Last night at the New York Philharmonic, there were red bowties and pretty dresses. It looked like New Year’s Eve. What was the deal? The Philharmonic was staging a gala, on the second day of December—like an Opening Night gala. Opening Night was back in October. But as two Philharmonic board members explained, speaking to the audience last night, the orchestra wanted to be sure that “everything was all right”—pandemic-wise, I think—before holding a gala.

The program consisted of crowd-pleasers, or favorites. On the podium was the Philharmonic’s music director, Jaap van Zweden. The curtain-raiser was a curtain-raiser, i.e., the overture to Mozart’s opera The Marriage of Figaro. How do you want this overture to go? You want it to be taut, springy, and delightsome. It was, pretty much.

Often, you hear this overture coming from a pit, in a big opera house. Last night, we heard it from the stage of Alice Tully Hall, which is a chamber hall, more or less. What an advantage, for the listener.

The program continued with a Classical symphony, namely Prokofiev’s: his Symphony No. 1 in D, nicknamed the “Classical.” Such an ingenious piece. How do you want it to go? Well, like the Figaro overture, to be honest. You want the symphony taut, springy, and delightsome. And bracing. Which it was.

Afterward, as the audience applauded, the woman behind me said to her seatmate, “He’s leaving.” “What?” said the other person. “He’s leaving,” she repeated. She was referring to Jaap van Zweden, who is leaving the Philharmonic after the 2023–24 season. He will have had a very short tenure: six years. A crying shame.

Itzhak Perlman took the stage, to play a concerto with the orchestra: Bruch’s Violin Concerto No. 1 in G minor. When did Perlman first learn this concerto? When he was ten? (He appeared on The Ed Sullivan Show when he was thirteen, in 1958.) When did Van Zweden—also a violinist—first learn it? Also ten?

Perlman is now in his mid-seventies. I once said to a famous violinist in an interview—I think he was about forty at the time—“Violin-playing is a young man’s game, isn’t it?” The violinist denied it and mildly took offense. He might have been doing so because our interview was in front of an audience. I wonder what he would have said in private. I heard Milstein when I was a kid, and he was about the age Perlman is now. I remember him as masterly.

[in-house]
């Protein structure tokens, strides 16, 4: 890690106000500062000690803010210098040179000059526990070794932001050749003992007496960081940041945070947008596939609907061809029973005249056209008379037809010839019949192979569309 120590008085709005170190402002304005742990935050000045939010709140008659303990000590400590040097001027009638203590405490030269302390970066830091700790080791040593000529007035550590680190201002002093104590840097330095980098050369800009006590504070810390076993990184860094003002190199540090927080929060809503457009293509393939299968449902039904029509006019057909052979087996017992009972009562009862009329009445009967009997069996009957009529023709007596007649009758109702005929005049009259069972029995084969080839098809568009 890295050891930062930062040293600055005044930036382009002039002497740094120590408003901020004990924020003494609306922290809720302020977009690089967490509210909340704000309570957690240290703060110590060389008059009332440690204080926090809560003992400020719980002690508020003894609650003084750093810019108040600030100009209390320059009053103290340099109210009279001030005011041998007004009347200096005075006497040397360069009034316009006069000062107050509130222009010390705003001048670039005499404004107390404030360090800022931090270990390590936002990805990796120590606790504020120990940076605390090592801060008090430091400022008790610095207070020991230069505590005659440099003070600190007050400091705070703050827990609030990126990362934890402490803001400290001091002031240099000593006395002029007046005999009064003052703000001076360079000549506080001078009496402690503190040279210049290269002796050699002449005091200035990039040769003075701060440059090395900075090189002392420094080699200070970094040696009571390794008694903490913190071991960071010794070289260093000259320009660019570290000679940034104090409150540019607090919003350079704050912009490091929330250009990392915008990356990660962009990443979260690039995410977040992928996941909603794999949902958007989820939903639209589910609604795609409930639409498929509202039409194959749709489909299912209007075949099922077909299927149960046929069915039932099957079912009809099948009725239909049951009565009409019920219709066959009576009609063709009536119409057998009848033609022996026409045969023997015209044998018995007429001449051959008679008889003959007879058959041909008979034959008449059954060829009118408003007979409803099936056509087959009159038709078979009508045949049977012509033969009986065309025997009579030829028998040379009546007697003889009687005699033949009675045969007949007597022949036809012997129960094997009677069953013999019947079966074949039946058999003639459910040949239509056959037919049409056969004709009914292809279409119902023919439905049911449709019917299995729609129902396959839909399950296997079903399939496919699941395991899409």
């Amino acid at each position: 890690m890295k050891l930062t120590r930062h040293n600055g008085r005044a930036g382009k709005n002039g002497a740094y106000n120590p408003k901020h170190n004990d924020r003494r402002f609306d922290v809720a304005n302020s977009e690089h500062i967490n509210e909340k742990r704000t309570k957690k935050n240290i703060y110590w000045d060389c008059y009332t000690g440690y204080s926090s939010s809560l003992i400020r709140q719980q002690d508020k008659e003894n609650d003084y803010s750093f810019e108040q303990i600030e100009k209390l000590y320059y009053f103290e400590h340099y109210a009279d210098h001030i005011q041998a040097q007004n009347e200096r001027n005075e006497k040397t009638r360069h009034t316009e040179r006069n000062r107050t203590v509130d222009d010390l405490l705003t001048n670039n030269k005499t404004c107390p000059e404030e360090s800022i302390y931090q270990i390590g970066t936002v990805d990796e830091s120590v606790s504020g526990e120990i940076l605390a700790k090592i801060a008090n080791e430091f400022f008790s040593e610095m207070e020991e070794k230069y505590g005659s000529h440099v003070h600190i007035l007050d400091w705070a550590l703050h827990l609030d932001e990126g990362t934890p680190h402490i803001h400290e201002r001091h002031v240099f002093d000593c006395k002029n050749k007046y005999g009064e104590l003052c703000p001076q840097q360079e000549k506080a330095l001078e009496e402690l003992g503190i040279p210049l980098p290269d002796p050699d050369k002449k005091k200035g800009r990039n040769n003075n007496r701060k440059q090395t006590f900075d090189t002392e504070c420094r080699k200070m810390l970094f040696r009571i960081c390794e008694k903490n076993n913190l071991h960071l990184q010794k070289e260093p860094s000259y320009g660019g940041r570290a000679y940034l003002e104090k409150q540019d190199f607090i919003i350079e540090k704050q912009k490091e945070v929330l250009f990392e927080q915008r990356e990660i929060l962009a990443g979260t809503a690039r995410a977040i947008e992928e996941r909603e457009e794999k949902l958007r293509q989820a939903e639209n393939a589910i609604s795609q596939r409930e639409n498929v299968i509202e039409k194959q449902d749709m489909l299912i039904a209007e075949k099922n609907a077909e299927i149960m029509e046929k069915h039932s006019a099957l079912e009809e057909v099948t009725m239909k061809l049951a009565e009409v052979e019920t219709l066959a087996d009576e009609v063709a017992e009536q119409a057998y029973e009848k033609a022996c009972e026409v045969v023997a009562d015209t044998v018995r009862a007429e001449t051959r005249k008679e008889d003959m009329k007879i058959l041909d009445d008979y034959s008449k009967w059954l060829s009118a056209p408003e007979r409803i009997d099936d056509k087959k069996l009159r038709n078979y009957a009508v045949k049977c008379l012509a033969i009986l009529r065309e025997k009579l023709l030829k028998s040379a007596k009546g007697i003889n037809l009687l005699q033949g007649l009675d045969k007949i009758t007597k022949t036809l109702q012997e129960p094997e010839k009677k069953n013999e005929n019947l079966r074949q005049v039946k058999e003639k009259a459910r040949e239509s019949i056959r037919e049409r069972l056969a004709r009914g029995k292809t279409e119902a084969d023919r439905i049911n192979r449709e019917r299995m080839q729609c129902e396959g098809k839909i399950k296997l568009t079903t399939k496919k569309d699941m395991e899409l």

So is Perlman, needless to say. I will not really review him. He, like Milstein, is one of the greatest violinists who ever lived. He did some Perlmanesque things last night. It is always a pleasure and a privilege to see him. Certainly the audience thought so, rising to its feet the moment he finished.

Let me give you an aside: For the opening two pieces, no one onstage had a mask on (that I noticed). For the Bruch, everyone did (except for the wind players). That included the soloist and the conductor. It must have been a courtesy—or a requirement, or both—for Perlman.

Van Zweden concluded the program—the printed program—with Strauss the Younger’s immortal waltz, On the Beautiful Blue Danube. He was stylish—Van Zweden, I mean, though Strauss is too, of course. I said “the printed program” because there was an encore: Brahms’s Hungarian Dance in G minor.

“Ah, but there are two—two famous ones—in that key!” you say. You are a sharpie. Yes, this was the Hungarian Dance No. 5.

I have a memory of Lorin Maazel. He, too, conducted this piece as an encore with the Philharmonic. After he did something delicious with rhythm, a woman in the audience giggled with glee. Still conducting, Maazel turned around toward the audience, with a bemused smile.

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